At the start of next month, nearly 185,000 women will receive letters telling them that they will start getting the state pension up to one year later than they would otherwise have expected. This mailing from the Pension Service not only contains vital information for each individual recipient but marks a major turning point in the UK's pension provision.
The state pension, currently claimed at minimum ages of 60 by women and 65 by men, is on its way up for the first time since David Lloyd George introduced the "old age pension" of five shillings a week 100 years ago. All women turning 60 on, or after, 6 April next year will have to wait beyond their 60th birthday to get the benefit. Exactly how long their entitlement is put back depends on their exact birth date. And these letters will give that precise information to each woman.
The October mail-out is just one batch among 12. In total, nearly 1.9 million women born between 6 April 1950 and 5 April 1955 are being contacted and given details of their revised pension age, which will be somewhere between 60 and one month and 64 and 11 months. Women born later will, at the earliest, get the state pension at age 65.
Major as this change will be, it is just one in a spectrum of fundamental developments that will alter the pensions landscape for most of us alive today.
"The world at retirement is in a radically transitional period," says pensions expert Stuart Bayliss, director of the Annuity Exchange.
"We are all living longer," says the pensions minister Angela Eagle, explaining the main reason behind the change in retirement ages, in an interview with The Independent. "We expect the first person to live to 120 to get there in 2063. She's retired already and receiving a pension."
In general, we can expect five major trends over the coming years. First, the state retirement age will go up further: to at least 68. Secondly, carrots and sticks will increasingly be used to get individuals and employers to make private pension contributions. Thirdly, significant changes will be introduced to make pension planning still worthwhile. Fourthly, there will be mistakes and losers along the way (as seemingly small technical changes can have substantial repercussions). Finally, a growing minority of individuals will get more involved in their own retirement planning and, in many cases, will vastly improve their position as a result.
In all of this maelstrom of change individuals should not lose heart. Many of these developments will have a positive side. For instance, the rise in women's retirement age is accompanied by other changes that mean far more women get the full basic state pension. But the one thing that none of us should do is just to forget about retirement planning.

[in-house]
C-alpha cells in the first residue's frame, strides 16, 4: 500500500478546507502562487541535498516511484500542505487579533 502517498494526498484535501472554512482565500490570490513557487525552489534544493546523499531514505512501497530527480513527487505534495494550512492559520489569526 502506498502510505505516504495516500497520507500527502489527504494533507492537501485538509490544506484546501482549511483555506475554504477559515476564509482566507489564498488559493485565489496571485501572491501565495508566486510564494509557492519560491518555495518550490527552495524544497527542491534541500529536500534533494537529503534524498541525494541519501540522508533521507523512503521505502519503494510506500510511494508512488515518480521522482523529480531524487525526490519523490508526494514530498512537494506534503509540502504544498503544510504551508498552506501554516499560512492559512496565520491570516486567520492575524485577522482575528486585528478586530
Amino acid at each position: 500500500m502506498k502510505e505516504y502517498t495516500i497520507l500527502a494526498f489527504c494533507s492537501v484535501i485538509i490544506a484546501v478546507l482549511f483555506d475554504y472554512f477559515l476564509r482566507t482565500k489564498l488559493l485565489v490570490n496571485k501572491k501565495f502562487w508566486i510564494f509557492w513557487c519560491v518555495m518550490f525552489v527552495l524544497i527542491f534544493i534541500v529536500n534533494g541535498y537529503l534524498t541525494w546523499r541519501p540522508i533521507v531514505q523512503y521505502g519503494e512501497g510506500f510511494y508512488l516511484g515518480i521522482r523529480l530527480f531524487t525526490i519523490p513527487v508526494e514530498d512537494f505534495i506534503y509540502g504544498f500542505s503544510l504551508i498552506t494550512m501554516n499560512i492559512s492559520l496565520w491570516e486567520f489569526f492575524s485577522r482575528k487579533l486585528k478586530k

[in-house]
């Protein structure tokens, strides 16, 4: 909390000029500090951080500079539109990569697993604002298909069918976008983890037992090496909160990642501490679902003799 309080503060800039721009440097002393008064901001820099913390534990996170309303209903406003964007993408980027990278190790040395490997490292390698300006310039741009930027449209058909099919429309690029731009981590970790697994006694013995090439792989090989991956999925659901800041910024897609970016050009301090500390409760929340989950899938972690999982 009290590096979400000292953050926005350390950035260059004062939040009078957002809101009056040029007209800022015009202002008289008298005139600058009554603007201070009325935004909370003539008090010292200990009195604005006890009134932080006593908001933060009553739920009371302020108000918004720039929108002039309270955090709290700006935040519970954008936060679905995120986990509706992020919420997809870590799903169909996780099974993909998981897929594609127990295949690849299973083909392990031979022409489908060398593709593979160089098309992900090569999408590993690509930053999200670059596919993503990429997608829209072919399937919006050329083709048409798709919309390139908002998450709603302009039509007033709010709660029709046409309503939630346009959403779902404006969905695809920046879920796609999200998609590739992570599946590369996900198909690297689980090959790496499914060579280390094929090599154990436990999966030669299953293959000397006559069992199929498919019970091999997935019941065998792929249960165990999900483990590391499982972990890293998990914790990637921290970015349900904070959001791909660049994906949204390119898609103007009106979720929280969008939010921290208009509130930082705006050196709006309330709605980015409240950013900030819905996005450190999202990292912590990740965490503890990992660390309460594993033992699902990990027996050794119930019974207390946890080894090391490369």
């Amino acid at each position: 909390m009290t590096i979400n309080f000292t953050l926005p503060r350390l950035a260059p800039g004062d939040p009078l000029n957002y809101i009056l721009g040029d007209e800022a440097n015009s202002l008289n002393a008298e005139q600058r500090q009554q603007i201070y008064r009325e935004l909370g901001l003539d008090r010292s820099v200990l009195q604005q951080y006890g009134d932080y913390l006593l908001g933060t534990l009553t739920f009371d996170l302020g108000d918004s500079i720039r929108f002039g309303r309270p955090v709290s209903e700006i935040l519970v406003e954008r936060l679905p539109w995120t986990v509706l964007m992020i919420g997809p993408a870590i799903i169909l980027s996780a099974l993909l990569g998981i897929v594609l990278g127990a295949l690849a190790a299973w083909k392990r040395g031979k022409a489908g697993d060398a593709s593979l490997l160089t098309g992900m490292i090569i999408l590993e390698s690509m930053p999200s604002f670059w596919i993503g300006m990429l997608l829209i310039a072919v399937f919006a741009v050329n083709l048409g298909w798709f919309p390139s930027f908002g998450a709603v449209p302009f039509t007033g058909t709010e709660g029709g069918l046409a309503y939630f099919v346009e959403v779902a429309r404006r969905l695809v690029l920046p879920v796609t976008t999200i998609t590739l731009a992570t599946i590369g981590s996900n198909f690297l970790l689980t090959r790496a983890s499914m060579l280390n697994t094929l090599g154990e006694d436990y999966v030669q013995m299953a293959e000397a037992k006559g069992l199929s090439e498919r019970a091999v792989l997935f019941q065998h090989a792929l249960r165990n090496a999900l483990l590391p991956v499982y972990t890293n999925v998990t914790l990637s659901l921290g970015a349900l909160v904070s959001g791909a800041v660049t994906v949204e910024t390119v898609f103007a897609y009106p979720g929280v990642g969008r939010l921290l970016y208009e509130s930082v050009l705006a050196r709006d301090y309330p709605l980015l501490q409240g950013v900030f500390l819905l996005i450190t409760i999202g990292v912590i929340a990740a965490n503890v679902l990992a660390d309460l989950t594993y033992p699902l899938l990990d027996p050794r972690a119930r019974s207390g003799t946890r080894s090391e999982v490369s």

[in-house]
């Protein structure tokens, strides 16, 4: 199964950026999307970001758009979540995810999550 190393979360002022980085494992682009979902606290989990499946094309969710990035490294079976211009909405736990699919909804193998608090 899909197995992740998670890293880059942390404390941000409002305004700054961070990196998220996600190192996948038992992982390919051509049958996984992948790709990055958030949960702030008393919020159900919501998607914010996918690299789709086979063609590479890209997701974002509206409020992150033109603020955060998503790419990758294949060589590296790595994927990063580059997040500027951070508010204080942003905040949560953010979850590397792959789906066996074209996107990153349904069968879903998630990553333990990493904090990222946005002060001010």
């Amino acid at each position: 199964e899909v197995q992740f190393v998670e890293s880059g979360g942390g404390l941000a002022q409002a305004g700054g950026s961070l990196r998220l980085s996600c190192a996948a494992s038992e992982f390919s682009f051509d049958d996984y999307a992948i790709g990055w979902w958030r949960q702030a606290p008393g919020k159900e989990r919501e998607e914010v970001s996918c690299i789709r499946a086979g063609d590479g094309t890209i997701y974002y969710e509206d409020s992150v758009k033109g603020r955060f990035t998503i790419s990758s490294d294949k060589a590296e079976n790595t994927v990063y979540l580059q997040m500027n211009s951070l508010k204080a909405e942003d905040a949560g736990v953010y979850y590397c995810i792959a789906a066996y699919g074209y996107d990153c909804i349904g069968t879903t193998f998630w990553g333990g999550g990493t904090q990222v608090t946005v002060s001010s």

In the past, employers and the state took executive decisions on pensions on our behalf. In future, there will generally be more personal freedoms (such as the ability to work longer in life and to control your own individual retirement plan). This freer environment will probably penalise people who do not keep informed. And, says Dr Deborah Cooper, pensions expert at actuary Mercer: "Choices are always made easier if you have got some sort of financial security behind you."
Both men and women under the age of 31 (more precisely those born after 5 April 1978) will have a state retirement age of 68, under timetables already laid out by the Government. For 31- to 41-year-olds (those born between 6 April 1968 and 5 April 1978) the state retirement age is set at 66 or 67. And for 41- to 51-year-olds (born between 6 April 1958 and 5 April 1968), it is set at 65 or 66. Robin Ellison, a former chairman of the National Association of Pension Funds, predicts a new non-means-tested state pension age of "70 or later" but at a more generous level than today's £95.25-a-week.
The minimum pension age is also going up for private pensions, from 50 to 55, on 6 April next year. Planning for this is "a must for those close to retirement", says Tom Stalkartt a financial planner at BestInvest.
For instance, a 50-year-old with a personal pension could start drawing that pension now. But if they leave the decision beyond April next year, they will not be able to draw their pension until age 55. But taking the pension at 50 is not a light step either, says Stalkartt: "You should bear in mind that if you retire at 50, you could be relying on your pension fund to support you for over 30 years. That's a long time to regret a decision made in haste!"